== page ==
Literati roundup: Orhan Pamuk looks at sources of inspiration for “The Museum of Innocence”

A look at the sources of inspiration behind “The Museum of Innocence”

In a famous article in the “Paris Review”, Hemingway made a list of the literary figures who had influenced him. When I decided to become an author, I was determined to make the same list.



The Public Domain Project Makes 10,000 Film Clips, 64,000 Images & 100s of Audio Files Free to Use

Sure, we love the internet for how it makes freely available so many cultural artifacts. And sure, we also love the internet for how it allows us to disseminate our own work. But the internet gets the most interesting, I would submit, when it makes freely available cultural artifacts with the express purpose of letting creators use them in their own work — which we then all get to experience through the internet. The new Public Domain Project will soon become an important resource for many such creators, offering as it does “thousands of historic media files for your creative projects, completely free and made available by Pond5,” an entity that brands itself as “the world’s most vibrant marketplace for creativity.”


Critics Pick the Top 100 Movies of All Time in the Pages of Cahiers du Cinéma

Yesterday I wrote about the hugely influential film journal Cahiers du cinéma. It is not hyperbole to say that the publication not only altered the course of cinema history but it also, most likely, affected the way that you understand film. If you think of The Shining as a Stanley Kubrick movie instead of a Jack Nicholson flick, you can thank Cahiers du Cinema.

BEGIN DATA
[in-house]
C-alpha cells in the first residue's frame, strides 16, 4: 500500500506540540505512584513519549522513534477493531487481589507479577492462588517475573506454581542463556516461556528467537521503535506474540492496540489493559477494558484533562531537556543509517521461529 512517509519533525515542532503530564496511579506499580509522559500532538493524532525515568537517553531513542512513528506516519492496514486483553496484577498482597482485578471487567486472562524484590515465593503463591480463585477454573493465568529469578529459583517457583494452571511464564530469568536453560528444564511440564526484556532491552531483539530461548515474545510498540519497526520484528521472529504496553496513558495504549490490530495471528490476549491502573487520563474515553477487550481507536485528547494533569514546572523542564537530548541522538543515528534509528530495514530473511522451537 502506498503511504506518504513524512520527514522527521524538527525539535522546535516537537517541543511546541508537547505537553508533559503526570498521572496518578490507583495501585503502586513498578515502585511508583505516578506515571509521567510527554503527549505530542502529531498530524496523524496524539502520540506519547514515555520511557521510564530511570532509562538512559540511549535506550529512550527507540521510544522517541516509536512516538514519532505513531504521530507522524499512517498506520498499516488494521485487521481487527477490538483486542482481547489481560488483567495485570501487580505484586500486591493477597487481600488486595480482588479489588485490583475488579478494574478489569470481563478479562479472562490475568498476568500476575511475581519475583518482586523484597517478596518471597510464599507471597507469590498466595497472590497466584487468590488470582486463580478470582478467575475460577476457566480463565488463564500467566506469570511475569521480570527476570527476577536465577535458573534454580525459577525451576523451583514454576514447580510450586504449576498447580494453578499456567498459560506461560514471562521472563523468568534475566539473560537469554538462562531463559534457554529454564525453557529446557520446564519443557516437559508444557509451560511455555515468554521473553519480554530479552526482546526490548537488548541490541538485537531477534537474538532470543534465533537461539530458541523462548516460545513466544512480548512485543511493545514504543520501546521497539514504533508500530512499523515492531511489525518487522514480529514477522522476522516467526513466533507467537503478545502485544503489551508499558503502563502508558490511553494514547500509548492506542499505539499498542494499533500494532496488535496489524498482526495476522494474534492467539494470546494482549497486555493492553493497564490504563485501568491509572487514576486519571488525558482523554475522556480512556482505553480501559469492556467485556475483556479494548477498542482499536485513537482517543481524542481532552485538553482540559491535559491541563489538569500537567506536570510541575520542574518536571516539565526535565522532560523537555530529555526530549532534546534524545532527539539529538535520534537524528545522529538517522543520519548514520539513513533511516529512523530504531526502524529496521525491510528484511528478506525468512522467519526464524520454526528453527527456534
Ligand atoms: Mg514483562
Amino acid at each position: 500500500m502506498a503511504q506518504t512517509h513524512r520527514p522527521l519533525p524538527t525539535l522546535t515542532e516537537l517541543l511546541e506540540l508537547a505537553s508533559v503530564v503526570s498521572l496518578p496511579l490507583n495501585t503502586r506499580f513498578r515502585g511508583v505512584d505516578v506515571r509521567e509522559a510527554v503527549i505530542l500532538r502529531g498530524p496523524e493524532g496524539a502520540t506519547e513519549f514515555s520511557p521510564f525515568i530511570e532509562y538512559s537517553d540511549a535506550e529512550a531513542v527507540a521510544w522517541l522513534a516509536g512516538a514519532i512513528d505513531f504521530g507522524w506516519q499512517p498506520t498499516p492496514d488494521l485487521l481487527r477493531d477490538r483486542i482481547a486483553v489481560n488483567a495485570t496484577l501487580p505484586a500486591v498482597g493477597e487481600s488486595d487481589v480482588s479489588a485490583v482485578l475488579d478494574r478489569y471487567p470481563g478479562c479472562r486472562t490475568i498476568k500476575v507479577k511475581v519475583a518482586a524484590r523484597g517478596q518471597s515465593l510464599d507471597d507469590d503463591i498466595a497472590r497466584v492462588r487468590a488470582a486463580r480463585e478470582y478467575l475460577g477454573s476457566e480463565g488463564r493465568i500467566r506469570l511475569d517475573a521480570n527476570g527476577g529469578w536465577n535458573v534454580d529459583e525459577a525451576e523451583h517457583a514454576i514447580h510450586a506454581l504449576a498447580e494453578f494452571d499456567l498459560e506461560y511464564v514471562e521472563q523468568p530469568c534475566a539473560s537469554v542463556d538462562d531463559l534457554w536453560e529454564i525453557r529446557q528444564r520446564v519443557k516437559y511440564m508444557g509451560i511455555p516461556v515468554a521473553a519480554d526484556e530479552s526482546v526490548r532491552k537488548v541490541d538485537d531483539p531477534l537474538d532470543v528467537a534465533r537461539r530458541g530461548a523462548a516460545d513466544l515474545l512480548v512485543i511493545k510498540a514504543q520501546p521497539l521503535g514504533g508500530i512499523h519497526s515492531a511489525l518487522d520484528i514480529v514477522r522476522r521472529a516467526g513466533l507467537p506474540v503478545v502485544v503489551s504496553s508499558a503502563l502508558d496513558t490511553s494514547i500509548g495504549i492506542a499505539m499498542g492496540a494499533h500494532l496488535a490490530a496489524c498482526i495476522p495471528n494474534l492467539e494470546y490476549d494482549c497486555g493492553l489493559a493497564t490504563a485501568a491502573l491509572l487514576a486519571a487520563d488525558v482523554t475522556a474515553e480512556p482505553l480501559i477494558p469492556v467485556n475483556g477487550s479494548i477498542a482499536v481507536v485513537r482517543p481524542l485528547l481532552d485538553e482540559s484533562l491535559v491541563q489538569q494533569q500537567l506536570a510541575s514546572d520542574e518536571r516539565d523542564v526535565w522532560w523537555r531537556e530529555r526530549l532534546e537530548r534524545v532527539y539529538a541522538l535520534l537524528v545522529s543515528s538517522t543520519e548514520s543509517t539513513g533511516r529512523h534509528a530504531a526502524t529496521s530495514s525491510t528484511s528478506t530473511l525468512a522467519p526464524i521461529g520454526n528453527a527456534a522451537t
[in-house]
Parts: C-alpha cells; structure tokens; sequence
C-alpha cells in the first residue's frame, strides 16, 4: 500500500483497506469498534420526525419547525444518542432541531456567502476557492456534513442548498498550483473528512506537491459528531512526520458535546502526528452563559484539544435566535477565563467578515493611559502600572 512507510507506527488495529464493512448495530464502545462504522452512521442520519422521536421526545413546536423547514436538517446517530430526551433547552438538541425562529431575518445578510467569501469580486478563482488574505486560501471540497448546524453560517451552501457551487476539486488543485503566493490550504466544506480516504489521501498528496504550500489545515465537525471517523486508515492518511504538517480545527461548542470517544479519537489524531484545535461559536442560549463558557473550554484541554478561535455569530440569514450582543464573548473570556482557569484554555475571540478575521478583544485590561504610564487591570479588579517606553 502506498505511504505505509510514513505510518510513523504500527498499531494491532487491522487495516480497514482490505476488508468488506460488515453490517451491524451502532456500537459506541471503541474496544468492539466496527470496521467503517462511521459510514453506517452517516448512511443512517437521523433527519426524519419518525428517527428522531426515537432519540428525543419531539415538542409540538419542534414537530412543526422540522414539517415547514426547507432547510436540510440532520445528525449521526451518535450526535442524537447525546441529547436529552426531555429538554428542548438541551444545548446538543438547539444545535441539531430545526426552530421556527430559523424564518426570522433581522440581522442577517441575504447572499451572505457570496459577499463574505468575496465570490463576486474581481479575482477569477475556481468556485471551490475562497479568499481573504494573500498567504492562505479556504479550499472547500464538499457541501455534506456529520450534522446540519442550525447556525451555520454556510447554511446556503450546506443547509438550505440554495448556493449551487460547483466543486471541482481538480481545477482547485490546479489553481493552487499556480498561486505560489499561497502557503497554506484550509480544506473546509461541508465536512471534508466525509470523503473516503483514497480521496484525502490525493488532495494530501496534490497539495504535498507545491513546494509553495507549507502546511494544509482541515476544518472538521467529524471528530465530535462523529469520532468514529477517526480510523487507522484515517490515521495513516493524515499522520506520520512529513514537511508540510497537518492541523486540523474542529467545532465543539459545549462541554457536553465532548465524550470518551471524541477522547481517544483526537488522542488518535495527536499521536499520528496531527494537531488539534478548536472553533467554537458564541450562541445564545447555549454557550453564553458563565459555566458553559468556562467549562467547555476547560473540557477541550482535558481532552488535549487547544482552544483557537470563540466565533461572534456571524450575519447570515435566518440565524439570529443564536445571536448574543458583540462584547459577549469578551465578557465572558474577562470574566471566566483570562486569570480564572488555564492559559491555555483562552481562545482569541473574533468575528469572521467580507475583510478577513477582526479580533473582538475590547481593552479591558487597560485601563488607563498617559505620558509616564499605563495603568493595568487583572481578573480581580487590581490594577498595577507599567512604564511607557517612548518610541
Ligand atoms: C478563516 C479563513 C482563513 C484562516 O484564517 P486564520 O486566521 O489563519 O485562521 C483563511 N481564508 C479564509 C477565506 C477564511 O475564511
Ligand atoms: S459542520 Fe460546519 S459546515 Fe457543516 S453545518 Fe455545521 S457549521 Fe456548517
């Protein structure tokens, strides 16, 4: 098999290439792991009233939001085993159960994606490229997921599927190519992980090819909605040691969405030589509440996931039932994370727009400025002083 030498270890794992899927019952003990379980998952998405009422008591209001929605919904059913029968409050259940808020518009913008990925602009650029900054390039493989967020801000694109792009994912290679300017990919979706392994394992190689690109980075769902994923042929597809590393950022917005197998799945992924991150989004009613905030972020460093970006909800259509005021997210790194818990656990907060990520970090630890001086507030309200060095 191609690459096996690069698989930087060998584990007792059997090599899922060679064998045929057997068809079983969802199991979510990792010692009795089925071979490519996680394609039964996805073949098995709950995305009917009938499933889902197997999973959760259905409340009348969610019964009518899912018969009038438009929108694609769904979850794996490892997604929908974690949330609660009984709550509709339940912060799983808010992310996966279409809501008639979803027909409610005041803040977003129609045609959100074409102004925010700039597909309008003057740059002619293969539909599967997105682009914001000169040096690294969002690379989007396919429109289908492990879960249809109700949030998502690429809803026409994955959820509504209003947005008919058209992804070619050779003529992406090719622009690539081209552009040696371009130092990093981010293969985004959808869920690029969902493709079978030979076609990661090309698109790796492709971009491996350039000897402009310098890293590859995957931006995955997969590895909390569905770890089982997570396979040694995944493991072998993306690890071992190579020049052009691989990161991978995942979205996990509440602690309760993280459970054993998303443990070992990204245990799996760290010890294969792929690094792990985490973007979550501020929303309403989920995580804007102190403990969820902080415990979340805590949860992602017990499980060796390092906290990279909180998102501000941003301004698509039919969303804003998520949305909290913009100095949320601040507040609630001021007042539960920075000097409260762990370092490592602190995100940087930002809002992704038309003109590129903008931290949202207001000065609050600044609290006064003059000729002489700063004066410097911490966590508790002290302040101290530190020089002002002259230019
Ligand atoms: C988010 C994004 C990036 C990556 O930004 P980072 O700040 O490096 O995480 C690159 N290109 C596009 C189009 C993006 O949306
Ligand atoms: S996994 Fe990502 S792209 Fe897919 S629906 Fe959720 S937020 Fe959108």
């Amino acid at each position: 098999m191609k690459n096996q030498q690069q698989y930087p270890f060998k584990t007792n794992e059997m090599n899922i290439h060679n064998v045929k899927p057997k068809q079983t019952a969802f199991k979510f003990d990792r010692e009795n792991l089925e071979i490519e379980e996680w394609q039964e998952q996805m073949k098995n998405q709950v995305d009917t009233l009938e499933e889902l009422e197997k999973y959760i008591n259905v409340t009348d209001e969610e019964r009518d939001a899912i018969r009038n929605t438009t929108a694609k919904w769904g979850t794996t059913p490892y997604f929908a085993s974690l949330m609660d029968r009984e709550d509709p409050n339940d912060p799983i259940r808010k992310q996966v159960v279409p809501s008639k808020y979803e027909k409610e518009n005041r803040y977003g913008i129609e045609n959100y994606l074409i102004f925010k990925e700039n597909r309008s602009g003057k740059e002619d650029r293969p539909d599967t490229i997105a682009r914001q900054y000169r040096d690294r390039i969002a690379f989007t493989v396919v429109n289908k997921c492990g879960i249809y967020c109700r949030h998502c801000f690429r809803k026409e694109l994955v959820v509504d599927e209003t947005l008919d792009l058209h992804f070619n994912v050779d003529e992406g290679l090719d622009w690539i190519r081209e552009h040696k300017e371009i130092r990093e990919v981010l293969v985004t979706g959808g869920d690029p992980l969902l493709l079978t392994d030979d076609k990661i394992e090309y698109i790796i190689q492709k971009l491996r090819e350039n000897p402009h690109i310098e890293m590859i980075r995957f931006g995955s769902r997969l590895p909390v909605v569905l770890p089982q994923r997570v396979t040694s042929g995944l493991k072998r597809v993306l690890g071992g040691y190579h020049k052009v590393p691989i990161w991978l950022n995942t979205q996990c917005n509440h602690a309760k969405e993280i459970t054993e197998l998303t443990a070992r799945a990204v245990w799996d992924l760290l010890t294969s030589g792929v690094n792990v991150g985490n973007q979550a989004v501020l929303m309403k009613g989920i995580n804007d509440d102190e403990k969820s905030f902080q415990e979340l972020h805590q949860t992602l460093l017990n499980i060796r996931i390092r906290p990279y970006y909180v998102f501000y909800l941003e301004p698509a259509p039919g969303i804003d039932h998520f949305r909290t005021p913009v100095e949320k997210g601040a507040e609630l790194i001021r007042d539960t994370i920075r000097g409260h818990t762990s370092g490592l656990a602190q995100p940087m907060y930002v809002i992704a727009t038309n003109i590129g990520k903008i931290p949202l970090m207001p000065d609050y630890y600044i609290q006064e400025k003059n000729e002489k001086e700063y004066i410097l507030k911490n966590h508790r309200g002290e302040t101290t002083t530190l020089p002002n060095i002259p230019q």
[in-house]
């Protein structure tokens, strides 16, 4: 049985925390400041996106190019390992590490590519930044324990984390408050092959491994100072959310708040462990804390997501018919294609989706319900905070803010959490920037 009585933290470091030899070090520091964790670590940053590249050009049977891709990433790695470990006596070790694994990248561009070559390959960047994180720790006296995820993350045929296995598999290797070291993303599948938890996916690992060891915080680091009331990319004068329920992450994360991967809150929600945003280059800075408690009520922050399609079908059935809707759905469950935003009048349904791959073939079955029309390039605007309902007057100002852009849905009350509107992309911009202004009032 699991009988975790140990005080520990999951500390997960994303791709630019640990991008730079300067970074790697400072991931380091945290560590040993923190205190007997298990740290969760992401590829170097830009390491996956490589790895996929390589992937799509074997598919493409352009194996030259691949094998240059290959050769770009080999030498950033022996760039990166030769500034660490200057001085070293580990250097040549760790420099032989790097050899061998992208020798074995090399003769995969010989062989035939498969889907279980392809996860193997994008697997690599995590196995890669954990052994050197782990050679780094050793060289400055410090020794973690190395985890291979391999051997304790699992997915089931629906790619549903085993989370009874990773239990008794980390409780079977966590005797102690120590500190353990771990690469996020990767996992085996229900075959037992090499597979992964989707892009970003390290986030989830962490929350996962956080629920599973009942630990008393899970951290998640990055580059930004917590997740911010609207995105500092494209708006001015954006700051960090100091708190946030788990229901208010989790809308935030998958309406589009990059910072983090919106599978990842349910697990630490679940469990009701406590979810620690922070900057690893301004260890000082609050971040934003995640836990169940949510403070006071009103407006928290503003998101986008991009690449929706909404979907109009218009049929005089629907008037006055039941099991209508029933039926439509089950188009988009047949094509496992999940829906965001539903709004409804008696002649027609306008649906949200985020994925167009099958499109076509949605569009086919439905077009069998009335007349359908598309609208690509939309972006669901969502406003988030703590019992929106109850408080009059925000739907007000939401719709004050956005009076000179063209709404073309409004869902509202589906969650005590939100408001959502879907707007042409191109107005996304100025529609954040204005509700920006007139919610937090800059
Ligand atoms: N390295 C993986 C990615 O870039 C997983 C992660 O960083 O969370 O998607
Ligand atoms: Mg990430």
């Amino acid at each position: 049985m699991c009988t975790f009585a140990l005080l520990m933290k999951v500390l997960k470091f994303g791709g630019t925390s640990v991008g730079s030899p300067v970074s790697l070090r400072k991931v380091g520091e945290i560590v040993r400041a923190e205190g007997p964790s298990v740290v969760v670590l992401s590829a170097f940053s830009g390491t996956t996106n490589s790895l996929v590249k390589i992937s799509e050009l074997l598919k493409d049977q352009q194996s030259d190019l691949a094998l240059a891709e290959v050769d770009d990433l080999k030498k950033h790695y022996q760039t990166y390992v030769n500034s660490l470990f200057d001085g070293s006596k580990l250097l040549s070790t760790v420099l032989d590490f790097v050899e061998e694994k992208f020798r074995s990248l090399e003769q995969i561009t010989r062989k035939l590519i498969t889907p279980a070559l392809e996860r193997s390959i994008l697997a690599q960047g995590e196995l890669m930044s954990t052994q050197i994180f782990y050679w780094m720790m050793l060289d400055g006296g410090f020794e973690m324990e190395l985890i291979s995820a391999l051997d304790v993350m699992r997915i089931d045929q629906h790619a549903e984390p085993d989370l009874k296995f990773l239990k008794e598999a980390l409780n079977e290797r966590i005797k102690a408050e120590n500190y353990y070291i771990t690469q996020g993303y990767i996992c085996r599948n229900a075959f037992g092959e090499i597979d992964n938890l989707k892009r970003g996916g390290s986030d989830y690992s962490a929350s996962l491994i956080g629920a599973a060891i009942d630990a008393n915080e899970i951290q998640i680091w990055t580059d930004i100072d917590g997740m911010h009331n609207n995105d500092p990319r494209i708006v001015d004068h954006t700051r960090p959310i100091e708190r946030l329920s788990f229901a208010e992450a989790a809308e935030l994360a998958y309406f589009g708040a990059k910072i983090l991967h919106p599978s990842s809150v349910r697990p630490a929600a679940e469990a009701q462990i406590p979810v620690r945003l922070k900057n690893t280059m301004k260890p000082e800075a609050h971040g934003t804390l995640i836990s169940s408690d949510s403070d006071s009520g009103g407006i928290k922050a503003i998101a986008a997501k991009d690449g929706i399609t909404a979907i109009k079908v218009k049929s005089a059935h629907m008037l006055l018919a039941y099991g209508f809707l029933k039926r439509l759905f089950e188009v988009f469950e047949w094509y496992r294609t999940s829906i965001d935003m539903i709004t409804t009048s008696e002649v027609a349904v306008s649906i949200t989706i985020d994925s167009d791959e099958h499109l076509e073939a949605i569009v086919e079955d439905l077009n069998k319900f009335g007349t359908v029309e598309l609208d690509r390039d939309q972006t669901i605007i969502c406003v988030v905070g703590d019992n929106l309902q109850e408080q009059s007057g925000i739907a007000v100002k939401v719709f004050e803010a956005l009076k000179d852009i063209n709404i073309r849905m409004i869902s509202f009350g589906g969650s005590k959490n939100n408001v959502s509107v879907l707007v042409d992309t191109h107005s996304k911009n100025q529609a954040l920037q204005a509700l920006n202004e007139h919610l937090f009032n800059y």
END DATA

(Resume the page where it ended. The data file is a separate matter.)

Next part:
Dostoevsky Draws a Picture of Shakespeare: A New Discovery in an Old Manuscript


Dostoevsky, a doodler? Surely not! Great Russian brow furrowed over the meaning of love and hate and faith and crime, diving into squalid hells, ascending to the heights of spiritual ecstasy, taking a gasp of heavenly air, then back down to the depths again to churn out the pages and hundreds of character arcs—that’s Dostoevsky’s style.

Last month, we featured Every Frame a Painting, Tony Zhou’s series of video essays examining the filmmaking techniques of directors like Martin Scorsese, Edgar Wright, Steven Spielberg, and David Fincher. His newest piece looks at just one element of just one scene, but one directed by one of the highest figures, if not the highest figure, in the cinematic pantheon: Akira Kurosawa. Zhou, as any cinephile might expect, has a full-length examination of “the Emperor” of Japanese film in the works, but for now he’s put out a short video essay on the geometry of a couple minutes from The Bad Sleep Well (1960).

Whitney Museum Puts Online 21,000 Works of American Art, By 3,000 Artists

soir bleu

Soir Bleu by Edward Hopper, 1914.

The trend has now become delightfully clear: the world’s best-known art institutions have got around to the important business of making their collections freely viewable online. We’ve already featured the Metropolitan Museum of Art, the Los Angeles County Museum of Art, the Rijksmuseum, and the National Gallery (as well as new, internet-based institutions such as theGoogle Art Project and Today, we bring news that the Whitney Museum of American Art has joined in as well.

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